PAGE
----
Uber has been successful in appealing Brighton City Council’s decision to refuse to renew its operating licence.

Uber’s operating licence in the city was refused after the council’s Licensing Committee refused the application citing ‘significant concerns’ about the company’s data breach and Uber’s lack of commitment to use only Brighton and Hove licensed drivers in the city.

District Judge Tessa Szagun said: “I cannot concede to the plea to “sympathy” put forward on behalf of Brighton and Hove City Council. I am bound by the legal framework and authorities as clearly and comprehensively set out above.

“Any changes to this area is a matter for Parliament.

“The law is equally clear in respect of the exercise of discretion in attaching conditions to licences. Stewart v Perth and Kinross DC 2004 in which it was held to be unlawful to impose conditions on a car dealer to regulate the terms of their trade. ‘…discretion is not unlimited. The authority is not at liberty to use it for an ulterior object, however desirable that object may seem to be in the public interest’.

“This is precisely what I am being invited to do and which the case law expressly prohibits.”

Responding to the news, Councillor Jackie O’Quinn, chair of Brighton and Hove City Council’s licensing panel, said: “We’re very disappointed in the court ruling against our decision not to renew Uber Britannia Ltd’s (UBL) Private Hire Operator Licence. “When making licensing decisions, our priority is the safety of residents and visitors, and that’s why we set a high level of conditions. All Brighton & Hove private hire and Hackney Carriage drivers in the city operate under the same licences and guidelines contained in the Blue Book and undergo the same background checks, whichever company they drive for.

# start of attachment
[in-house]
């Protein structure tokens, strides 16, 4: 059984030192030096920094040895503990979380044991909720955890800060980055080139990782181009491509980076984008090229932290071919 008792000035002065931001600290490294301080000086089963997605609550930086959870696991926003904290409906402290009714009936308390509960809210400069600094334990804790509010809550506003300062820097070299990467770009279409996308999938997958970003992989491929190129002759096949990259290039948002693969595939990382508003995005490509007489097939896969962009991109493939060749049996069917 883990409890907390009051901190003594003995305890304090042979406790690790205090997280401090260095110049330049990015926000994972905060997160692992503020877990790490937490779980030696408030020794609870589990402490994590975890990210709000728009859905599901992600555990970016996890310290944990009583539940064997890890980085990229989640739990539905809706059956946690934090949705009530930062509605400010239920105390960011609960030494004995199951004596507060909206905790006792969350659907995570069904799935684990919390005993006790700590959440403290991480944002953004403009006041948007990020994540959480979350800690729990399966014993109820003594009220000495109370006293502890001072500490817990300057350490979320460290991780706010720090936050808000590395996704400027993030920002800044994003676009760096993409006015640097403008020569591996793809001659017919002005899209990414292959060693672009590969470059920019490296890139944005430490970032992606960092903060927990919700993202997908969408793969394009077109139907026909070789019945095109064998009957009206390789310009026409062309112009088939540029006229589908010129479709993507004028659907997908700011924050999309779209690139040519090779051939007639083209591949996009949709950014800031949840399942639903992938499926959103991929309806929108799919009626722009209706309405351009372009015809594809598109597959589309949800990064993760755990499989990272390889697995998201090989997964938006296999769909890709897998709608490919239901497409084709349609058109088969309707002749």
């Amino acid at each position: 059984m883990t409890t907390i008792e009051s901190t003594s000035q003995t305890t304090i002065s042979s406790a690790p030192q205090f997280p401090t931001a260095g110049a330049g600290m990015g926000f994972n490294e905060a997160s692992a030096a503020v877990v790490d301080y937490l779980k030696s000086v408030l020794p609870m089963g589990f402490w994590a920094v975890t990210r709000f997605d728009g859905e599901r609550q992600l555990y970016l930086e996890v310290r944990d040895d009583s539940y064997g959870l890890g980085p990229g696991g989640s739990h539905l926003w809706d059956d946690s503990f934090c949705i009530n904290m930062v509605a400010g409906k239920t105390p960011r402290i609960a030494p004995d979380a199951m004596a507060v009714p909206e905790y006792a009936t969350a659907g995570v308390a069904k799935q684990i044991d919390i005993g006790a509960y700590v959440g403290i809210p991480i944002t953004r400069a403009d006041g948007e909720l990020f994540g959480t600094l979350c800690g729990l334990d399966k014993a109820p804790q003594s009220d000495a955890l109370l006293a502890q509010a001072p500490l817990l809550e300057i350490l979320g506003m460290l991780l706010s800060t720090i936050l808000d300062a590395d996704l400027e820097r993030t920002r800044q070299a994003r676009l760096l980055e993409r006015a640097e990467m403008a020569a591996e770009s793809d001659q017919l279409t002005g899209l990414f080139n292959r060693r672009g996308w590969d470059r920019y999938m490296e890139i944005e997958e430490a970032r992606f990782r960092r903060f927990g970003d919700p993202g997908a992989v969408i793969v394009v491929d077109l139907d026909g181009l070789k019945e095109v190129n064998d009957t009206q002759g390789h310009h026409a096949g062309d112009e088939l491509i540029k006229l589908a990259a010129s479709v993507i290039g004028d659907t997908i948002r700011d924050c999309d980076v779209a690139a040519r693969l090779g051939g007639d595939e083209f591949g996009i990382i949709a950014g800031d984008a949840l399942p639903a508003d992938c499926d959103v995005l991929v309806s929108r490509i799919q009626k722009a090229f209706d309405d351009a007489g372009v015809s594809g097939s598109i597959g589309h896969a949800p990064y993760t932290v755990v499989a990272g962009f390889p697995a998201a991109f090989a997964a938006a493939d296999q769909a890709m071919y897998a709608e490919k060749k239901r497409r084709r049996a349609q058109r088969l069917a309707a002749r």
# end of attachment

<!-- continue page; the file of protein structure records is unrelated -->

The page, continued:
“Part of our decision not to renew was due to concerns that UBL had not kept to the spirit of the commitment it made to keep to our standards and only use Brighton & Hove licensed drivers. The Court felt that Uber met the requirements under national legislation.

“UBL’s operating model is a challenge to local licensing conditions and the current licensing regulations. We have raised concerns that the legislation has not kept pace with the changing nature of the licensed trade with central government.”

An Uber spokesman said: “We are pleased to see the district judge in Brighton come to the same conclusion as the 30 other councils that have granted or renewed Uber’s licence since September 2017, namely that Uber is a fit and proper operator.

“We are proud of the progress we have made and we want to continue to be a partner to the cities we serve.”

Stephen McCaffrey

Regulatory Barrister specialising in taxi and private hire licensing law.

Head of Taxi Defence Barristers and Taxi Defence Scotland.

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